Los Teques, September 15th, 2014 - (Venezuelanalysis.com) After the failed 2006 bid for a coveted seat on the United Nation's Security Council, Venezuela has unanimous backing from Latin American and Caribbean countries to win a two-year term, giving the Bolivarian Republic a likely chance to weigh in on international matters such as peacekeeping, military actions and sanctions.
Hugo Chávez made world headlines when he famously referred to George Bush as the Devil during a 2006 speech at the United Nations in New York. At that time the United States government used their clout to block Venezuela's bid for one of the 10 non-permanent member seats on the UN Security Council.
This prompted a deadlock among Latin American countries, whose votes were split between Guatemala and Venezuela in a grueling 47 rounds of voting. To break the deadlock, the nations eventually chose Panama as the compromise candidate for the region.
However, this time there is unanimous support for Venezuela's bid and those closely following the story, such as British newspaper the Guardian, estimate that “chances of its candidacy being derailed are slim.”
Even countries that have not been aligned with Venezuela in the past, such as Chile and Colombia, are supporting its bid. This type of regional cooperation was recently cemented last Thursday at the Union of South American Nations (UNASUR) Summit and last Wednesday at the celebration of the 10 year anniversary of the Bolivarian Alternatives for the Americas (ALBA), a regional bloc organized around principles of solidarity and cooperation.
Venezuela still must win two-thirds of the votes of member countries during the UN General Assembly meeting next month. As long as Latin American and Caribbean nations stay unified in their support for Venezuela, prospects for a seat on the Security Council look promising. Venezuela will be competing with Spain, New Zealand and Turkey for the two seats that are currently occupied by Australia and Luxemburg. The current permanent members of the UN Security council include the United States, Russia, China, France and the United Kingdom.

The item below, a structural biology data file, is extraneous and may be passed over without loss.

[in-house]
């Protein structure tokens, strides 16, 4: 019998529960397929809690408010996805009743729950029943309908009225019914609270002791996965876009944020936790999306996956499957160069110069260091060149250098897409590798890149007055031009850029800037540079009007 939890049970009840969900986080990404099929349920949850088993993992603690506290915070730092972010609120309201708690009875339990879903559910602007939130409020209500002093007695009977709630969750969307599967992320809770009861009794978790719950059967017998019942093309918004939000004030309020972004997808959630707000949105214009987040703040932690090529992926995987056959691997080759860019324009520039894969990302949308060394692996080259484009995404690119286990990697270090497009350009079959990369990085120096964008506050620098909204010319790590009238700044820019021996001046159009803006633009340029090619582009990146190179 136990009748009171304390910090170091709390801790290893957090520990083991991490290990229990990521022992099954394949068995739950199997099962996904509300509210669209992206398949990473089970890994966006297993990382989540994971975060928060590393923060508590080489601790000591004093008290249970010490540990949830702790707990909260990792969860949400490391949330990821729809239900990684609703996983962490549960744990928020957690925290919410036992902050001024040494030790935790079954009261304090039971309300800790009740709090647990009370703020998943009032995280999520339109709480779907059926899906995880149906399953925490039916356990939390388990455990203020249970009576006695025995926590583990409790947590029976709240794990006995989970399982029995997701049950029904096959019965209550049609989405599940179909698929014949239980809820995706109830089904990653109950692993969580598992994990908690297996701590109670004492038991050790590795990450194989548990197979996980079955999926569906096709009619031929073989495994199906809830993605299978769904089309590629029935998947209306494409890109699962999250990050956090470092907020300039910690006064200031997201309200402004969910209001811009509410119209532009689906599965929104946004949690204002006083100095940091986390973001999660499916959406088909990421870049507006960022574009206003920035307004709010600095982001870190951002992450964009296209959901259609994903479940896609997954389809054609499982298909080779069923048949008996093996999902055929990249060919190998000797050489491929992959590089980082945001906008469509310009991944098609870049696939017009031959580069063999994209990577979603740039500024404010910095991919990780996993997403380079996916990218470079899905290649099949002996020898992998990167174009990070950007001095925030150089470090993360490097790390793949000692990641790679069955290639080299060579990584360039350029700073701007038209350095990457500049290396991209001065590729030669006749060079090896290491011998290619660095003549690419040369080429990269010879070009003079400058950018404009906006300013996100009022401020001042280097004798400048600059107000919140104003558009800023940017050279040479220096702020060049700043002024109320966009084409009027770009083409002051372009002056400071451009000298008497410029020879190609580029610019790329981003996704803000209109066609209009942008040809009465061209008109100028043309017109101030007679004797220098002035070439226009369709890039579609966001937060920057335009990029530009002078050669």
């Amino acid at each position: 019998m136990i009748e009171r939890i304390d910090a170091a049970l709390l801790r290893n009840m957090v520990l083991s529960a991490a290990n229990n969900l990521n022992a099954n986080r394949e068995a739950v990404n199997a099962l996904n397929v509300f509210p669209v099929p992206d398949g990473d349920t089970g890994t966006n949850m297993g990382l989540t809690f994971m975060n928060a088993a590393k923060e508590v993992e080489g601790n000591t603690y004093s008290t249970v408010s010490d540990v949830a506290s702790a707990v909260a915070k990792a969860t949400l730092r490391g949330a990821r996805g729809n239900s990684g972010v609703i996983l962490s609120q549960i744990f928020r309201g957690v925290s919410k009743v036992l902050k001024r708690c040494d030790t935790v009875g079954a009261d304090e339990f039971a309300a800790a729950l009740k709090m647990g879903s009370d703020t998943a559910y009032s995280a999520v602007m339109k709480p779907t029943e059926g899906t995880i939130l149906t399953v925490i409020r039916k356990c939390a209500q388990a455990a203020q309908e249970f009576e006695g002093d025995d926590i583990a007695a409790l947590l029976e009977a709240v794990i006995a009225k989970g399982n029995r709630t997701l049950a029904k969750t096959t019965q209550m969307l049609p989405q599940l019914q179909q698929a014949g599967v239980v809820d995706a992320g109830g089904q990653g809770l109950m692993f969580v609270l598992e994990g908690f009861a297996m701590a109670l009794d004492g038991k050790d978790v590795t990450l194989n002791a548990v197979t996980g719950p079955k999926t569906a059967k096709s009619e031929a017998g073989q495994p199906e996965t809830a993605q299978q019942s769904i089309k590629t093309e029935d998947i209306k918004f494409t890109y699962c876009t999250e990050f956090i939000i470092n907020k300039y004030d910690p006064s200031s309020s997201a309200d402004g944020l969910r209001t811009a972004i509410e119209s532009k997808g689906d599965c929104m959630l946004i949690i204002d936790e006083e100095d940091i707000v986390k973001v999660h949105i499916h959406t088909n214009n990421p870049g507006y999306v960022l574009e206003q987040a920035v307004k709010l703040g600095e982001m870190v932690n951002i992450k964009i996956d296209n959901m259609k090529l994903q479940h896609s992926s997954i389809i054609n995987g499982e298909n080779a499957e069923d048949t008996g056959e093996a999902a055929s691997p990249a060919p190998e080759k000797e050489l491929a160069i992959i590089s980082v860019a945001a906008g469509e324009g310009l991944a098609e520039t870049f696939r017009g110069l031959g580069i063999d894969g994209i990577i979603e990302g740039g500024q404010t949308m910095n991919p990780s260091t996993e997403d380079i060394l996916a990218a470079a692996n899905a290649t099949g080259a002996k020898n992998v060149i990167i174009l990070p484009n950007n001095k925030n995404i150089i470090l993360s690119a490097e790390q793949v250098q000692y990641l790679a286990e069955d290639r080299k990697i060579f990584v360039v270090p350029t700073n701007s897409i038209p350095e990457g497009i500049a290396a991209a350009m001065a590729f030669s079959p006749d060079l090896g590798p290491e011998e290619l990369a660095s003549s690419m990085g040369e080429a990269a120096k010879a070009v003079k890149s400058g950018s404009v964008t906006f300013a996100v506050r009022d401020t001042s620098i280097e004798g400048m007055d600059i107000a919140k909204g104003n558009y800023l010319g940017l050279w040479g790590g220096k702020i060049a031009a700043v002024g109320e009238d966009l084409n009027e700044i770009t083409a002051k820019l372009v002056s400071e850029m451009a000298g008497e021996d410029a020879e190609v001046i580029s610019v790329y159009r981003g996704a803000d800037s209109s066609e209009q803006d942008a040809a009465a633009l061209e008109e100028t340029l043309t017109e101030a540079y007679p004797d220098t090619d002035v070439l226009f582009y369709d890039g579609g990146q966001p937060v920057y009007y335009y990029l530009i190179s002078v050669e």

According to various analysts, the United States will not likely mount a campaign against Venezuela's bid for a seat on the Council, but last-minute attempts are still a possibility. Some attribute this to the current bid moving much more quietly under the radar than the infamous 2006 proposal spearheaded by Chavez.
Venezuela previously served on the Security Council in 1962-1963 and 1992-1993, but if Venezuela assumes its two year term in January, Maria Gabriela Chávez, the daughter of Hugo Chavez and Venezuela's alternate ambassador to the United Nations will have a platform to weigh in on international affairs and military action. Mark Weisbrot, co-director of the Washington-based Center for Economic and Policy Research, told the Guardian “having Venezuela on the security council could serve as a counterweight to the US when debating the use of force.”
The UN Security Council is the only body of the United Nations that has the power to implement binding resolutions to its member nations, this includes the use of international sanctions, peacekeeping operations and the authorization of military action. While Venezuela will not have veto power, they would have a much more visible platform within the international community.
Venezuela's participation on the security council could potentially offer some support to ally Russia, and provide a more prominent platform for the nation's ongoing criticisms of US military action abroad.
While votes have yet to be cast, it appears as though one of Chávez's dreams, for Venezuela to hold a seat on the UN Security Council, will likely be a reality in the coming months.